## How band pass filter work

An ideal bandpass filter should have a completely flat passband, no amplification or attenuation in the passband, and all frequencies outside the passband are completely attenuated, in addition, the conversion outside the passband is extremely small The frequency range is complete.

In fact, there is no ideal bandpass filter. The filter cannot completely attenuate all frequencies outside the desired frequency range, especially there is a range that is attenuated but not isolated outside the desired passband. This is usually called the roll-off phenomenon of the filter, and is expressed in dB per decade of attenuation amplitude. Generally, the filter design should ensure that the roll-off range is as narrow as possible, so that the performance of the filter is closer to the design. However, as the roll-off range becomes smaller and smaller, the passband becomes no longer flat and "ripples" begin to appear. This phenomenon is especially obvious at the edge of the passband, and this effect is called the Gibbs phenomenon.

In addition to the fields of electronics and signal processing, an example of band-pass filter applications is in the field of atmospheric sciences. A very common example is to use band-pass filters to filter the weather data in the last 3 to 10 days. Only the cyclone as a disturbance remains in the domain.

The resonance frequency is between the lower cut frequency f1 and the higher cut frequency f2, where the gain of the filter is the largest, and the bandwidth of the filter is the difference between f2 and f1.

band pass filter

In fact, there is no ideal bandpass filter. The filter cannot completely attenuate all frequencies outside the desired frequency range, especially there is a range that is attenuated but not isolated outside the desired passband. This is usually called the roll-off phenomenon of the filter, and is expressed in dB per decade of attenuation amplitude. Generally, the filter design should ensure that the roll-off range is as narrow as possible, so that the performance of the filter is closer to the design. However, as the roll-off range becomes smaller and smaller, the passband becomes no longer flat and "ripples" begin to appear. This phenomenon is especially obvious at the edge of the passband, and this effect is called the Gibbs phenomenon.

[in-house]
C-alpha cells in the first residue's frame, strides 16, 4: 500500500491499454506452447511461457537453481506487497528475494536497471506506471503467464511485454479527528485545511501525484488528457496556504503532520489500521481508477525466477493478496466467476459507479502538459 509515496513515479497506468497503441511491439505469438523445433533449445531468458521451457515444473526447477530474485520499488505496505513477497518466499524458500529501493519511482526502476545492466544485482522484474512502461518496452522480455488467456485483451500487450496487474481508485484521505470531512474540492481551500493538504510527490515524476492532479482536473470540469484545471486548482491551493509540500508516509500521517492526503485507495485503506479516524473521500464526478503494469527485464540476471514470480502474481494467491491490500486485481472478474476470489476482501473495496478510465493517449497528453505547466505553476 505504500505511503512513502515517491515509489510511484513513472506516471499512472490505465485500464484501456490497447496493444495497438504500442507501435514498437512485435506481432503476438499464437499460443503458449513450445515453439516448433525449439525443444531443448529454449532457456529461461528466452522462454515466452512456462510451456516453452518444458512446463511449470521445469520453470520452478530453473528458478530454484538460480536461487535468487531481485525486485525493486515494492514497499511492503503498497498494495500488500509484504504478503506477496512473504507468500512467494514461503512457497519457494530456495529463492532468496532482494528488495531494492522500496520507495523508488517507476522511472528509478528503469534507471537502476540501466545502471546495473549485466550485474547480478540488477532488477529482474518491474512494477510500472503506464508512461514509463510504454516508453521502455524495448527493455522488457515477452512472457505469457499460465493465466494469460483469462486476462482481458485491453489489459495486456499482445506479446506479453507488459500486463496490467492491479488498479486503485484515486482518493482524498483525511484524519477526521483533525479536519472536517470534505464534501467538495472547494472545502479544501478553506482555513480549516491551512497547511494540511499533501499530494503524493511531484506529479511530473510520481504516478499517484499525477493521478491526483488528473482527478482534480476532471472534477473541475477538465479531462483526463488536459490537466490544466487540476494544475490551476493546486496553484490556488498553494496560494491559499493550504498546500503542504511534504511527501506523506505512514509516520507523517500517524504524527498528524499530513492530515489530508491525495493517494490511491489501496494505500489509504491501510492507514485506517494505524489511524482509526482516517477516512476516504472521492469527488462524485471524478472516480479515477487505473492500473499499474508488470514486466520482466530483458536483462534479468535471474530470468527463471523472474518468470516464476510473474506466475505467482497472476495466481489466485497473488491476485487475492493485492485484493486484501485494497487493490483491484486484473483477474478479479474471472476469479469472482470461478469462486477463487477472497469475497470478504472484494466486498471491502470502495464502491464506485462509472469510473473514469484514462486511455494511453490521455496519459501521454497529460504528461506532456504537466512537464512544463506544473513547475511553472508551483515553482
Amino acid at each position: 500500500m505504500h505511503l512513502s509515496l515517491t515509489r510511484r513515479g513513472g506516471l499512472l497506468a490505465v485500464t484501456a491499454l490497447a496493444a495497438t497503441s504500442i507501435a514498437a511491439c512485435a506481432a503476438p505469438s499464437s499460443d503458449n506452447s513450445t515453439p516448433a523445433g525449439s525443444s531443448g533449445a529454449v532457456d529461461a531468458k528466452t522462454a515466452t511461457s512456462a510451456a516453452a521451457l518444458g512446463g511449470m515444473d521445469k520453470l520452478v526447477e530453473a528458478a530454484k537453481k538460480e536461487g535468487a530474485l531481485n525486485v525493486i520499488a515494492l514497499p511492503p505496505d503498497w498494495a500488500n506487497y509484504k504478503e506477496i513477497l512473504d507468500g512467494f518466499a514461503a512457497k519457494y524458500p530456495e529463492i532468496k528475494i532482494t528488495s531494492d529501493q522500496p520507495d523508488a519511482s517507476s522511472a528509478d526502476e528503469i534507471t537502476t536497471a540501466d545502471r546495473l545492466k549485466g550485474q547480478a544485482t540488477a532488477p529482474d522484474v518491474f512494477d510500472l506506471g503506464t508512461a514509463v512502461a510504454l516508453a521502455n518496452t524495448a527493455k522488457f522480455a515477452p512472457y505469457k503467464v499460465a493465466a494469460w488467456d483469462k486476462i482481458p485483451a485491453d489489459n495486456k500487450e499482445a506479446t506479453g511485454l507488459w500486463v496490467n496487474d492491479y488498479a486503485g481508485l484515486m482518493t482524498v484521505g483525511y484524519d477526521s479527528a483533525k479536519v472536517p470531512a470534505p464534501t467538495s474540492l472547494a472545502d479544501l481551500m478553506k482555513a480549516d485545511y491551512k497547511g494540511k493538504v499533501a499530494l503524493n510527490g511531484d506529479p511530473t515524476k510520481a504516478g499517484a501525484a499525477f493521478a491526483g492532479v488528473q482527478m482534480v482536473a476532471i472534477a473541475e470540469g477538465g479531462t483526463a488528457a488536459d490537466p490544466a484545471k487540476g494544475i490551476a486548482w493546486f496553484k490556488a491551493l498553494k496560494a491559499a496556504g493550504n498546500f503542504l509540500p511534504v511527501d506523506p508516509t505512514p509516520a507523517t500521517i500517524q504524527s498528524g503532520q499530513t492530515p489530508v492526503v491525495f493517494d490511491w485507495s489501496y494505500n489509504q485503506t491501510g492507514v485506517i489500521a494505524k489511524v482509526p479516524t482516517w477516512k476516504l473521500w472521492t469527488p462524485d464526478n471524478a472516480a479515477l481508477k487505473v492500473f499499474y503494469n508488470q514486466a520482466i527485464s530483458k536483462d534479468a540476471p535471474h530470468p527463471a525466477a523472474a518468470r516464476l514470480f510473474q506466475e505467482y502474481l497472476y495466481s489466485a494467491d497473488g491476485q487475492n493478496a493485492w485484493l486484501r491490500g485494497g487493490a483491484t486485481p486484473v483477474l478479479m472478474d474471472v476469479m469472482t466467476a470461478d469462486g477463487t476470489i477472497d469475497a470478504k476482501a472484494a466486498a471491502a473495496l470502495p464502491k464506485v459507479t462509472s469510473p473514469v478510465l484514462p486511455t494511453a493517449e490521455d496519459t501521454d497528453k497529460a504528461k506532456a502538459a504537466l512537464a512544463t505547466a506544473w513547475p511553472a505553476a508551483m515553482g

In addition to the fields of electronics and signal processing, an example of band-pass filter applications is in the field of atmospheric sciences. A very common example is to use band-pass filters to filter the weather data in the last 3 to 10 days. Only the cyclone as a disturbance remains in the domain.

The resonance frequency is between the lower cut frequency f1 and the higher cut frequency f2, where the gain of the filter is the largest, and the bandwidth of the filter is the difference between f2 and f1.

band pass filter